Those of us who have suffered the loss of a loved one can understand the fog, the void. We can lend a helping hand of friendship, love and respect. We can not replace the loss, but hope for peace after the storm, for the fog to lift, clarity to come – and for joy to replace the pain.

Time lost – that precious time, when we go inside ourselves in an attempt to make sense of senseless, to comprehend the incomprehensible, and come to a point of acceptance of the event. An understanding, that nothing we can do can change that moment. The grey clouds lift, daylight pushes through, and sunshine replaces the rain. Now we are ready to go again, to take up where we left off, but with a new understanding of the frailty of life and the importance of time. Now we are ready to rejoin society. One that may have no knowledge of our personal circumstances. It does not matter. It is not important. We rejoin anyway.

‘There is no past that we can bring back by longing for it. There is only an eternally new now that builds and creates itself out of the Best as the past withdraws.’  (Johann Wolfgang von Goethe, 1749 – 1832)

Barbara
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News October 2015

Payback – Part Two

While we continue our journey back through history and the reasons for mass exodus have you found an answer to ‘where would you go?’ What makes you feel safe? What lengths would you go to to ensure your family’s safety? Your children’s freedom?

By the 1920’s the British Invasion had caused the death of at least a quarter of a million of black Australians. Genocide on a massive scale. This fact remains suppressed, except in the living memory of those who survived. This people did not want to leave their homeland.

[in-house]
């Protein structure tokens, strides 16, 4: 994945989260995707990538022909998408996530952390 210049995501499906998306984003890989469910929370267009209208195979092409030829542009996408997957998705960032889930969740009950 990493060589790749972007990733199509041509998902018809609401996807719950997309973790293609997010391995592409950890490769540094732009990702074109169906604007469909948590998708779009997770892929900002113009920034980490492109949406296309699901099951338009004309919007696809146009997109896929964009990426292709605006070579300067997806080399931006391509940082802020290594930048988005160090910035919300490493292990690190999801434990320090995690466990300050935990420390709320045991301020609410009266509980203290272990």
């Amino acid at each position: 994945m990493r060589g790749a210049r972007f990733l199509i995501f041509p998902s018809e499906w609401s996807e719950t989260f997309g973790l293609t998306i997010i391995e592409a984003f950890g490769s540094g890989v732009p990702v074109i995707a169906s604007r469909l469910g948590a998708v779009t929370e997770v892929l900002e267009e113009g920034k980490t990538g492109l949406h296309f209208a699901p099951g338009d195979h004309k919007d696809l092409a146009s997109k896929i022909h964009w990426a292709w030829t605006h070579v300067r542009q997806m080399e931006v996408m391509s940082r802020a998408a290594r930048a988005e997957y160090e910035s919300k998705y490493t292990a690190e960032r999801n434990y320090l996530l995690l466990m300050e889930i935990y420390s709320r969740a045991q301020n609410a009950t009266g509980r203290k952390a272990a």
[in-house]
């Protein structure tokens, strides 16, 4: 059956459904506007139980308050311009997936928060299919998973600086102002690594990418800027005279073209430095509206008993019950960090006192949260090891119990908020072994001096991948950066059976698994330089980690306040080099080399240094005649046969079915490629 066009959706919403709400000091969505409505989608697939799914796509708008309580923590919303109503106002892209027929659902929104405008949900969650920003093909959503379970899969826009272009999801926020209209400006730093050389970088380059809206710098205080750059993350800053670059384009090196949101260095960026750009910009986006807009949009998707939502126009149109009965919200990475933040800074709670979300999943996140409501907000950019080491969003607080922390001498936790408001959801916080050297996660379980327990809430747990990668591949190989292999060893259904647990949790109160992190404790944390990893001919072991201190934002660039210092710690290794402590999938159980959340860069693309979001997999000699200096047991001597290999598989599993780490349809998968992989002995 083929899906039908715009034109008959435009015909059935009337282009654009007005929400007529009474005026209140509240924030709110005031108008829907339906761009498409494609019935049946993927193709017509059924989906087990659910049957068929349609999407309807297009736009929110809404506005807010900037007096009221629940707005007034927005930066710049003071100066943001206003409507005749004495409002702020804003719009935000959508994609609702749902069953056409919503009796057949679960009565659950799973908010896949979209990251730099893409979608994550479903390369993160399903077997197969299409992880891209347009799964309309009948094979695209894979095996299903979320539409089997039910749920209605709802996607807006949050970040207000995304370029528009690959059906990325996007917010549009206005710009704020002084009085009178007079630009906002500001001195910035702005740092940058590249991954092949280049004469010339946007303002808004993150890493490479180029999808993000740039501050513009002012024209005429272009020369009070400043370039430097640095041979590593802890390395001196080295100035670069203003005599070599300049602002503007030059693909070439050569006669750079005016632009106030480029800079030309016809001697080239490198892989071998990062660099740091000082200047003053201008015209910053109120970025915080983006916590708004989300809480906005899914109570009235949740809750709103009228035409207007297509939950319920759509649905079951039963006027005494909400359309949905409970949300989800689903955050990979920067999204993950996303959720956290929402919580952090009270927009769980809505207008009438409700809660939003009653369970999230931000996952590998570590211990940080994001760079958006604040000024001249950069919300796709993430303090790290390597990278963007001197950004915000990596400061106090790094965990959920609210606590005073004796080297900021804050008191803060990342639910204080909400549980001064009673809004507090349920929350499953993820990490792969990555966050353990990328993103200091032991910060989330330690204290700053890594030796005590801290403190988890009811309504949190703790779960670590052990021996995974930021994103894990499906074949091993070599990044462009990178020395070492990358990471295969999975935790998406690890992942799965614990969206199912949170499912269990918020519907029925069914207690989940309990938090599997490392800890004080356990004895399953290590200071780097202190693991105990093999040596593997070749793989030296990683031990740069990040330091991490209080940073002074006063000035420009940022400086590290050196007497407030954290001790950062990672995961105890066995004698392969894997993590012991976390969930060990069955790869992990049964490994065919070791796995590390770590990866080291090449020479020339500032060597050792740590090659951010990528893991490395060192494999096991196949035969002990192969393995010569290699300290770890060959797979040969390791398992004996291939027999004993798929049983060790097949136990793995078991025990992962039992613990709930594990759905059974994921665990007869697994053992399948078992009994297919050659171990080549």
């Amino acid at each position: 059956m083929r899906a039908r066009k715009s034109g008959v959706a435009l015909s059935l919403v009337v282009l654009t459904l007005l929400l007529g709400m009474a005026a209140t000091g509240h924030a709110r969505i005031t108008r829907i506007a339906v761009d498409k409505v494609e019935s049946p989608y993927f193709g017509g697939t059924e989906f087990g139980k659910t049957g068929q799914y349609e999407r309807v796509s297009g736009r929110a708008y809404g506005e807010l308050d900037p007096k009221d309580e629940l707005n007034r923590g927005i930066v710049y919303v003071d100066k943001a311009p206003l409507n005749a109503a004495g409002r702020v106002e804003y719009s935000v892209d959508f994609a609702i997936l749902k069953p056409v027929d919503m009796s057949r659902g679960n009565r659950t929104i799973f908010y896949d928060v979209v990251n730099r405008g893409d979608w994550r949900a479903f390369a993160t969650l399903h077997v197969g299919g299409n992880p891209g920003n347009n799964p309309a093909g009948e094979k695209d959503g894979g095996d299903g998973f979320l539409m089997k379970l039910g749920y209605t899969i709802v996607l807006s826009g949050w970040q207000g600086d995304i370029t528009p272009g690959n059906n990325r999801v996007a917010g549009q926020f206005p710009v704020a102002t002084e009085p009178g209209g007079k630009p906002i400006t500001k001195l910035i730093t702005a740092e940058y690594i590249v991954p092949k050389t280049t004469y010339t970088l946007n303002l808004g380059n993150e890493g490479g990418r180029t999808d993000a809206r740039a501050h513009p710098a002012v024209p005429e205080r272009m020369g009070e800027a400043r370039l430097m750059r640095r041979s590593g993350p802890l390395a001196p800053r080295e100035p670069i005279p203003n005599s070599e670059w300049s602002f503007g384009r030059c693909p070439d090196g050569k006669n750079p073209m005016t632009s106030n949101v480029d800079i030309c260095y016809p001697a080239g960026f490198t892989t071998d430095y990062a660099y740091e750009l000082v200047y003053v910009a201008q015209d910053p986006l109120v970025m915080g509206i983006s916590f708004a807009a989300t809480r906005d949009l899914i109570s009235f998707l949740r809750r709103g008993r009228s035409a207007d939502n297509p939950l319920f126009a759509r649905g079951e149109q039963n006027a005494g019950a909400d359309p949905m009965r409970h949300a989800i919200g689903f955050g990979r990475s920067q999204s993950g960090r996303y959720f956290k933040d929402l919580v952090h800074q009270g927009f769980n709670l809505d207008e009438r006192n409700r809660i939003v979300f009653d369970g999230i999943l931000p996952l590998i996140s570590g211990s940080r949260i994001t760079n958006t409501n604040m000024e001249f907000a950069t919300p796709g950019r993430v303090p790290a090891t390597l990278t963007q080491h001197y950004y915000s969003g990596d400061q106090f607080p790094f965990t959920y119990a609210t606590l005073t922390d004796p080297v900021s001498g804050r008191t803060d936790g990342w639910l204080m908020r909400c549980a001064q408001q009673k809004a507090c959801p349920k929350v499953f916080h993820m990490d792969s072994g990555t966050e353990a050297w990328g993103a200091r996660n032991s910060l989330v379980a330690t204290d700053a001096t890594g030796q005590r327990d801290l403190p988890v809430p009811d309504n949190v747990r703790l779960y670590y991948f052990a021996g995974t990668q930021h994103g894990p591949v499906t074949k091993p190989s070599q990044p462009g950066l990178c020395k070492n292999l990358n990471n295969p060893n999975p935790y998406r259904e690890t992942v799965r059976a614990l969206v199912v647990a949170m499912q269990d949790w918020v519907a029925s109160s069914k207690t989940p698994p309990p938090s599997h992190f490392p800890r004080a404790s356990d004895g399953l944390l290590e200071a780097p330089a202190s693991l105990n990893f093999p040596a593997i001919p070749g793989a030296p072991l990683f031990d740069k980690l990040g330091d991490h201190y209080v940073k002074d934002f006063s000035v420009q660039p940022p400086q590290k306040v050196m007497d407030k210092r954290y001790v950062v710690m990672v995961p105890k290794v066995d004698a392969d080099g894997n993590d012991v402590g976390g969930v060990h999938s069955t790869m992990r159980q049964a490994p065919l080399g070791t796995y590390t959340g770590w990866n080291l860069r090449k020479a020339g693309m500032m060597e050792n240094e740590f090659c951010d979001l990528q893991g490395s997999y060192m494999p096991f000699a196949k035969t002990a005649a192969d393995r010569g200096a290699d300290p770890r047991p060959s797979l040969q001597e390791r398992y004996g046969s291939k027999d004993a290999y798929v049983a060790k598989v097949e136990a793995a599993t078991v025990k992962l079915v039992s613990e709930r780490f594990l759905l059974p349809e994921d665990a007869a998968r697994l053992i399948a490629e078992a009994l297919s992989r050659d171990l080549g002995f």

– Nakba, the 1948 Palestinian exodus, 80 % of Arabs left the land that was to become Israel.

– Idi Amin’s Order, 1972, where 90.000 Asians were expelled because they were declared state enemy. Many of them had lived in the country for more than 100 years. Around 50.000 came to the UK.

– Afghanistan had a refugee ‘crisis’ 1979, sending as many as 5 million fleeing. The largest group ended up in Pakistan. Since 1990 the number of refugees each year has not fallen below 2 million.

– Then there were the Balkan conflicts, 1992-95, which forced 2,7 million to flee, making it the largest displacement of people in Europe since the second world war.

– In the Great Lakes Refugee Crisis 1994 in Rwanda, there was a mass exodus of more than 2 million people from the country to neighbouring countries.

– The War in Darfur, Sudan, 2003, brought with it the mass displacement of more than 2,5 million people.

– In the Iraq war, 2003, 4,7 million Iraqis have left their homes, more than 2 million left the country all together.

– The Colombian conflict, starting in the 60’s; almost 4 million have left their homes. Only 400.000 of these have been able to leave the country.

– The Syrian civil war, 2011, is the latest chapter in history’s biggest refugee movements, but it is unlikely to be the last. So far it has resulted in close to 2 million people fleeing the country and about twice that number uprooted and homeless within Syria itself. (Ref: Mona Chalabi, The Guardian)

None of these people planned to leave their home. But they would rather leave what is known to them, leave their homeland behind, and have their children grow up with a future. Again we face a whole nation fleeing their country. Uprooted, ousted and homeless people, looking for a new life in safety. Foreign environment, different culture, unfamiliar traditions. Displacement of a different kind.

Some of us will have parents or grandparents who’ve had to leave their country and find a new home, which in return gave us the privilege to grow up in safety and call the new place home. Can you imagine having to leave your country? Gather your children and find safety with strangers? And I ask again: Where would you go?

‘A lasting solution, the possibility to begin a new life, is the only dignified solution for the refugee himself.’ (Poul Hartling, Danish Diplomat and Politician, 1914-2000)

Barbara